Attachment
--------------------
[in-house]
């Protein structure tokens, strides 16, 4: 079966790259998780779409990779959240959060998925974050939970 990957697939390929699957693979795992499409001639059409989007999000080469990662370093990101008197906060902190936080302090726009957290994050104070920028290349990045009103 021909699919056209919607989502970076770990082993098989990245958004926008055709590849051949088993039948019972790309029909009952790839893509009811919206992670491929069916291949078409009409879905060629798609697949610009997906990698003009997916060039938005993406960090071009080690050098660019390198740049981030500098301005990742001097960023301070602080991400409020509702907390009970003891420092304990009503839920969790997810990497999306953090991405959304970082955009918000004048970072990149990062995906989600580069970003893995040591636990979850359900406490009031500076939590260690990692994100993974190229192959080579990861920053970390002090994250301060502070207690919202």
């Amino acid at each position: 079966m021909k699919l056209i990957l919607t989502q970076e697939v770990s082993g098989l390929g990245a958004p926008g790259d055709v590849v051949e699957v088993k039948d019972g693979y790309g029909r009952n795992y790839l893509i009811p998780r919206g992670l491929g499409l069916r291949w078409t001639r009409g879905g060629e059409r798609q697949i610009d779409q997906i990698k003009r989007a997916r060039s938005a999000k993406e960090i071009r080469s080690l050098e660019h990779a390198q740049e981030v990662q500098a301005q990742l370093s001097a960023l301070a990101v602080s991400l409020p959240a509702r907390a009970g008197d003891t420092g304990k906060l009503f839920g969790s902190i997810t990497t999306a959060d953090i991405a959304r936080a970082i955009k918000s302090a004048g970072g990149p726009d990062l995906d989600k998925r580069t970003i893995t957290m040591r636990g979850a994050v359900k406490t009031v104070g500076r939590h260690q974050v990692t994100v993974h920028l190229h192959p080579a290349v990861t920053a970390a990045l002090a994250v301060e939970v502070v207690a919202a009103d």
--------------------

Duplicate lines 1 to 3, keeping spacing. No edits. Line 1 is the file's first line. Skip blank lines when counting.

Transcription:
[in-house]
């Protein structure tokens, strides 16, 4: 079966790259998780779409990779959240959060998925974050939970 990957697939390929699957693979795992499409001639059409989007999000080469990662370093990101008197906060902190936080302090726009957290994050104070920028290349990045009103 021909699919056209919607989502970076770990082993098989990245958004926008055709590849051949088993039948019972790309029909009952790839893509009811919206992670491929069916291949078409009409879905060629798609697949610009997906990698003009997916060039938005993406960090071009080690050098660019390198740049981030500098301005990742001097960023301070602080991400409020509702907390009970003891420092304990009503839920969790997810990497999306953090991405959304970082955009918000004048970072990149990062995906989600580069970003893995040591636990979850359900406490009031500076939590260690990692994100993974190229192959080579990861920053970390002090994250301060502070207690919202």
């Amino acid at each position: 079966m021909k699919l056209i990957l919607t989502q970076e697939v770990s082993g098989l390929g990245a958004p926008g790259d055709v590849v051949e699957v088993k039948d019972g693979y790309g029909r009952n795992y790839l893509i009811p998780r919206g992670l491929g499409l069916r291949w078409t001639r009409g879905g060629e059409r798609q697949i610009d779409q997906i990698k003009r989007a997916r060039s938005a999000k993406e960090i071009r080469s080690l050098e660019h990779a390198q740049e981030v990662q500098a301005q990742l370093s001097a960023l301070a990101v602080s991400l409020p959240a509702r907390a009970g008197d003891t420092g304990k906060l009503f839920g969790s902190i997810t990497t999306a959060d953090i991405a959304r936080a970082i955009k918000s302090a004048g970072g990149p726009d990062l995906d989600k998925r580069t970003i893995t957290m040591r636990g979850a994050v359900k406490t009031v104070g500076r939590h260690q974050v990692t994100v993974h920028l190229h192959p080579a290349v990861t920053a970390a990045l002090a994250v301060e939970v502070v207690a919202a009103d």